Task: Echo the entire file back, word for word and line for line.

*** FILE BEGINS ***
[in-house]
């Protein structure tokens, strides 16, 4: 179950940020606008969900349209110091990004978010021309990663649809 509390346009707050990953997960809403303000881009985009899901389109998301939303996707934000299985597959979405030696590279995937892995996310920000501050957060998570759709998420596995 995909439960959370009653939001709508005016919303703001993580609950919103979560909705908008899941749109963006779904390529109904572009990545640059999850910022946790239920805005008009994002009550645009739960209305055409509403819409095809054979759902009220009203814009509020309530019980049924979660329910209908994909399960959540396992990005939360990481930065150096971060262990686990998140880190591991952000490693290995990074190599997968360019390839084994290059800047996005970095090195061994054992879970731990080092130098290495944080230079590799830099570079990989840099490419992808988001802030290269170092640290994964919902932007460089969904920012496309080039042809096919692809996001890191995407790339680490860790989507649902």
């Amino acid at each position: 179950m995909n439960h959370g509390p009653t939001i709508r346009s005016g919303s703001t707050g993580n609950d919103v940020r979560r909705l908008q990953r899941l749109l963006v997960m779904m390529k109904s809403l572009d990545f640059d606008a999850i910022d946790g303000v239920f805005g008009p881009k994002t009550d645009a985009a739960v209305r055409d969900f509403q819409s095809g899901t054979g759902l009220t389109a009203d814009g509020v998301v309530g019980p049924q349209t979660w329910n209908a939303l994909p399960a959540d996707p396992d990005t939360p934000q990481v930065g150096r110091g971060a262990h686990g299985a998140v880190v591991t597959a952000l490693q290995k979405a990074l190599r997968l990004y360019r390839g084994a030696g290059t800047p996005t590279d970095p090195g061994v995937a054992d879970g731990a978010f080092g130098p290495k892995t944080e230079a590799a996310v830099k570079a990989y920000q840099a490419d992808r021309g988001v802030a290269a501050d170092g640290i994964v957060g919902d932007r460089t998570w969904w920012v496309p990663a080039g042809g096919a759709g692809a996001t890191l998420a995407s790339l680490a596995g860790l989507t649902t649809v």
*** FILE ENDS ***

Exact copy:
[in-house]
């Protein structure tokens, strides 16, 4: 179950940020606008969900349209110091990004978010021309990663649809 509390346009707050990953997960809403303000881009985009899901389109998301939303996707934000299985597959979405030696590279995937892995996310920000501050957060998570759709998420596995 995909439960959370009653939001709508005016919303703001993580609950919103979560909705908008899941749109963006779904390529109904572009990545640059999850910022946790239920805005008009994002009550645009739960209305055409509403819409095809054979759902009220009203814009509020309530019980049924979660329910209908994909399960959540396992990005939360990481930065150096971060262990686990998140880190591991952000490693290995990074190599997968360019390839084994290059800047996005970095090195061994054992879970731990080092130098290495944080230079590799830099570079990989840099490419992808988001802030290269170092640290994964919902932007460089969904920012496309080039042809096919692809996001890191995407790339680490860790989507649902």
């Amino acid at each position: 179950m995909n439960h959370g509390p009653t939001i709508r346009s005016g919303s703001t707050g993580n609950d919103v940020r979560r909705l908008q990953r899941l749109l963006v997960m779904m390529k109904s809403l572009d990545f640059d606008a999850i910022d946790g303000v239920f805005g008009p881009k994002t009550d645009a985009a739960v209305r055409d969900f509403q819409s095809g899901t054979g759902l009220t389109a009203d814009g509020v998301v309530g019980p049924q349209t979660w329910n209908a939303l994909p399960a959540d996707p396992d990005t939360p934000q990481v930065g150096r110091g971060a262990h686990g299985a998140v880190v591991t597959a952000l490693q290995k979405a990074l190599r997968l990004y360019r390839g084994a030696g290059t800047p996005t590279d970095p090195g061994v995937a054992d879970g731990a978010f080092g130098p290495k892995t944080e230079a590799a996310v830099k570079a990989y920000q840099a490419d992808r021309g988001v802030a290269a501050d170092g640290i994964v957060g919902d932007r460089t998570w969904w920012v496309p990663a080039g042809g096919a759709g692809a996001t890191l998420a995407s790339l680490a596995g860790l989507t649902t649809v």